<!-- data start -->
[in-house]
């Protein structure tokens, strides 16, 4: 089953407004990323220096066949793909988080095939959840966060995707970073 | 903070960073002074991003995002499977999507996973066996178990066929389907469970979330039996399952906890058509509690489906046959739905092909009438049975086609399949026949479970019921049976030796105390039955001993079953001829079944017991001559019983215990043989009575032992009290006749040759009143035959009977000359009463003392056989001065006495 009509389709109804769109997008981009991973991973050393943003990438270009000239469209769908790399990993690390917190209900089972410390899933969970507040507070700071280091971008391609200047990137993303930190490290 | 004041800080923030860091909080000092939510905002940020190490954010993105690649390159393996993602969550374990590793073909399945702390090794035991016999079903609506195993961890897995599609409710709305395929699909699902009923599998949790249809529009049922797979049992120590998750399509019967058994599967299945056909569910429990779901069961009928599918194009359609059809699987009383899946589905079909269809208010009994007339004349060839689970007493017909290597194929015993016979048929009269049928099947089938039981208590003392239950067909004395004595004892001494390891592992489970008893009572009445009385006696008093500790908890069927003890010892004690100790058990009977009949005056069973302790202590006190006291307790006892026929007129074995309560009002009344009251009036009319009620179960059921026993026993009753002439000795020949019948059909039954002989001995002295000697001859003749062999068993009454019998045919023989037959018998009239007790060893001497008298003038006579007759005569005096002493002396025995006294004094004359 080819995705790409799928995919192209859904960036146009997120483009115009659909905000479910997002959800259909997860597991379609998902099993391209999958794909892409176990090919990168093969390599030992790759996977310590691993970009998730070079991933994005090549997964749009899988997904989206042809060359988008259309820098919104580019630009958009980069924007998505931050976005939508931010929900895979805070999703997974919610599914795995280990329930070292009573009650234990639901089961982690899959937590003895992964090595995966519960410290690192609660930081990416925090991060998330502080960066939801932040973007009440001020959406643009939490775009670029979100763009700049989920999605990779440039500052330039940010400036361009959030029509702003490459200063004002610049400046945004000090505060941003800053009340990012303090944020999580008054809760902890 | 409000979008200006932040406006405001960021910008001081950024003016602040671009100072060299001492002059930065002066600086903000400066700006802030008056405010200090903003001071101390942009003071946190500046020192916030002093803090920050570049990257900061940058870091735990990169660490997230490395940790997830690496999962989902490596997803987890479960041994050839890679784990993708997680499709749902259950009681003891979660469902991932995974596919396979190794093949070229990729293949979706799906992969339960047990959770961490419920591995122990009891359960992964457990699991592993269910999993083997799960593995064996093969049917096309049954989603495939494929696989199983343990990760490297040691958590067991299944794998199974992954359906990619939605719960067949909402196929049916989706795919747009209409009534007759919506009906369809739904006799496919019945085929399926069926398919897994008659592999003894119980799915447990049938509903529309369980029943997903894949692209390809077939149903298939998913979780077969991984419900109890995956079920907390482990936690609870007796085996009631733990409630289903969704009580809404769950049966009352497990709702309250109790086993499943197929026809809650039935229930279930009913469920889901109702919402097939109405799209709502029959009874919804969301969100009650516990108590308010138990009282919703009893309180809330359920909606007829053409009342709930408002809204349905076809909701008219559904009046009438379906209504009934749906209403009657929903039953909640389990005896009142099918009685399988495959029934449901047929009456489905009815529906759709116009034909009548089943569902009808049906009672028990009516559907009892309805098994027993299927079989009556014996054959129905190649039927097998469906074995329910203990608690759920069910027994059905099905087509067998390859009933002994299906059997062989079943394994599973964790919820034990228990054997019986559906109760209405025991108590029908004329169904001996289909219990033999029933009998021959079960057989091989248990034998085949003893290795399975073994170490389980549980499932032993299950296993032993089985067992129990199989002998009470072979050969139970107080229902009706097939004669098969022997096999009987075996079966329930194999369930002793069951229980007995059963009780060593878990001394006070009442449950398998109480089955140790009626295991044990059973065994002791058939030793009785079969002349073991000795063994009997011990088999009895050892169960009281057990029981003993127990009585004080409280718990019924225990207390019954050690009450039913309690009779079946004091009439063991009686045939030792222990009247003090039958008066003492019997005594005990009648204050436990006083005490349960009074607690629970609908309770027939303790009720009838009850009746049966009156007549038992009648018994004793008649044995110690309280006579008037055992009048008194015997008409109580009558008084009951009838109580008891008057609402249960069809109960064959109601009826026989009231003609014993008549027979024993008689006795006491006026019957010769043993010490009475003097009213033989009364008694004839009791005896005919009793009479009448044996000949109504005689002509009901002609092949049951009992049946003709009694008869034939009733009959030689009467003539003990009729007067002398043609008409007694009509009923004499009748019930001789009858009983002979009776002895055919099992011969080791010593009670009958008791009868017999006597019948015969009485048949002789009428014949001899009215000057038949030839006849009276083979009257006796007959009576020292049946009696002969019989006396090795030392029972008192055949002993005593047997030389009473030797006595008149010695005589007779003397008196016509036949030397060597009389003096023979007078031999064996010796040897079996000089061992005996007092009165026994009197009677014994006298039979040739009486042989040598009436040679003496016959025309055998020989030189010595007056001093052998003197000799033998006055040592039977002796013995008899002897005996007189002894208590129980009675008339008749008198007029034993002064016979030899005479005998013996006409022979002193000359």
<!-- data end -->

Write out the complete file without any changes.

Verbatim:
[in-house]
């Protein structure tokens, strides 16, 4: 089953407004990323220096066949793909988080095939959840966060995707970073 | 903070960073002074991003995002499977999507996973066996178990066929389907469970979330039996399952906890058509509690489906046959739905092909009438049975086609399949026949479970019921049976030796105390039955001993079953001829079944017991001559019983215990043989009575032992009290006749040759009143035959009977000359009463003392056989001065006495 009509389709109804769109997008981009991973991973050393943003990438270009000239469209769908790399990993690390917190209900089972410390899933969970507040507070700071280091971008391609200047990137993303930190490290 | 004041800080923030860091909080000092939510905002940020190490954010993105690649390159393996993602969550374990590793073909399945702390090794035991016999079903609506195993961890897995599609409710709305395929699909699902009923599998949790249809529009049922797979049992120590998750399509019967058994599967299945056909569910429990779901069961009928599918194009359609059809699987009383899946589905079909269809208010009994007339004349060839689970007493017909290597194929015993016979048929009269049928099947089938039981208590003392239950067909004395004595004892001494390891592992489970008893009572009445009385006696008093500790908890069927003890010892004690100790058990009977009949005056069973302790202590006190006291307790006892026929007129074995309560009002009344009251009036009319009620179960059921026993026993009753002439000795020949019948059909039954002989001995002295000697001859003749062999068993009454019998045919023989037959018998009239007790060893001497008298003038006579007759005569005096002493002396025995006294004094004359 080819995705790409799928995919192209859904960036146009997120483009115009659909905000479910997002959800259909997860597991379609998902099993391209999958794909892409176990090919990168093969390599030992790759996977310590691993970009998730070079991933994005090549997964749009899988997904989206042809060359988008259309820098919104580019630009958009980069924007998505931050976005939508931010929900895979805070999703997974919610599914795995280990329930070292009573009650234990639901089961982690899959937590003895992964090595995966519960410290690192609660930081990416925090991060998330502080960066939801932040973007009440001020959406643009939490775009670029979100763009700049989920999605990779440039500052330039940010400036361009959030029509702003490459200063004002610049400046945004000090505060941003800053009340990012303090944020999580008054809760902890 | 409000979008200006932040406006405001960021910008001081950024003016602040671009100072060299001492002059930065002066600086903000400066700006802030008056405010200090903003001071101390942009003071946190500046020192916030002093803090920050570049990257900061940058870091735990990169660490997230490395940790997830690496999962989902490596997803987890479960041994050839890679784990993708997680499709749902259950009681003891979660469902991932995974596919396979190794093949070229990729293949979706799906992969339960047990959770961490419920591995122990009891359960992964457990699991592993269910999993083997799960593995064996093969049917096309049954989603495939494929696989199983343990990760490297040691958590067991299944794998199974992954359906990619939605719960067949909402196929049916989706795919747009209409009534007759919506009906369809739904006799496919019945085929399926069926398919897994008659592999003894119980799915447990049938509903529309369980029943997903894949692209390809077939149903298939998913979780077969991984419900109890995956079920907390482990936690609870007796085996009631733990409630289903969704009580809404769950049966009352497990709702309250109790086993499943197929026809809650039935229930279930009913469920889901109702919402097939109405799209709502029959009874919804969301969100009650516990108590308010138990009282919703009893309180809330359920909606007829053409009342709930408002809204349905076809909701008219559904009046009438379906209504009934749906209403009657929903039953909640389990005896009142099918009685399988495959029934449901047929009456489905009815529906759709116009034909009548089943569902009808049906009672028990009516559907009892309805098994027993299927079989009556014996054959129905190649039927097998469906074995329910203990608690759920069910027994059905099905087509067998390859009933002994299906059997062989079943394994599973964790919820034990228990054997019986559906109760209405025991108590029908004329169904001996289909219990033999029933009998021959079960057989091989248990034998085949003893290795399975073994170490389980549980499932032993299950296993032993089985067992129990199989002998009470072979050969139970107080229902009706097939004669098969022997096999009987075996079966329930194999369930002793069951229980007995059963009780060593878990001394006070009442449950398998109480089955140790009626295991044990059973065994002791058939030793009785079969002349073991000795063994009997011990088999009895050892169960009281057990029981003993127990009585004080409280718990019924225990207390019954050690009450039913309690009779079946004091009439063991009686045939030792222990009247003090039958008066003492019997005594005990009648204050436990006083005490349960009074607690629970609908309770027939303790009720009838009850009746049966009156007549038992009648018994004793008649044995110690309280006579008037055992009048008194015997008409109580009558008084009951009838109580008891008057609402249960069809109960064959109601009826026989009231003609014993008549027979024993008689006795006491006026019957010769043993010490009475003097009213033989009364008694004839009791005896005919009793009479009448044996000949109504005689002509009901002609092949049951009992049946003709009694008869034939009733009959030689009467003539003990009729007067002398043609008409007694009509009923004499009748019930001789009858009983002979009776002895055919099992011969080791010593009670009958008791009868017999006597019948015969009485048949002789009428014949001899009215000057038949030839006849009276083979009257006796007959009576020292049946009696002969019989006396090795030392029972008192055949002993005593047997030389009473030797006595008149010695005589007779003397008196016509036949030397060597009389003096023979007078031999064996010796040897079996000089061992005996007092009165026994009197009677014994006298039979040739009486042989040598009436040679003496016959025309055998020989030189010595007056001093052998003197000799033998006055040592039977002796013995008899002897005996007189002894208590129980009675008339008749008198007029034993002064016979030899005479005998013996006409022979002193000359």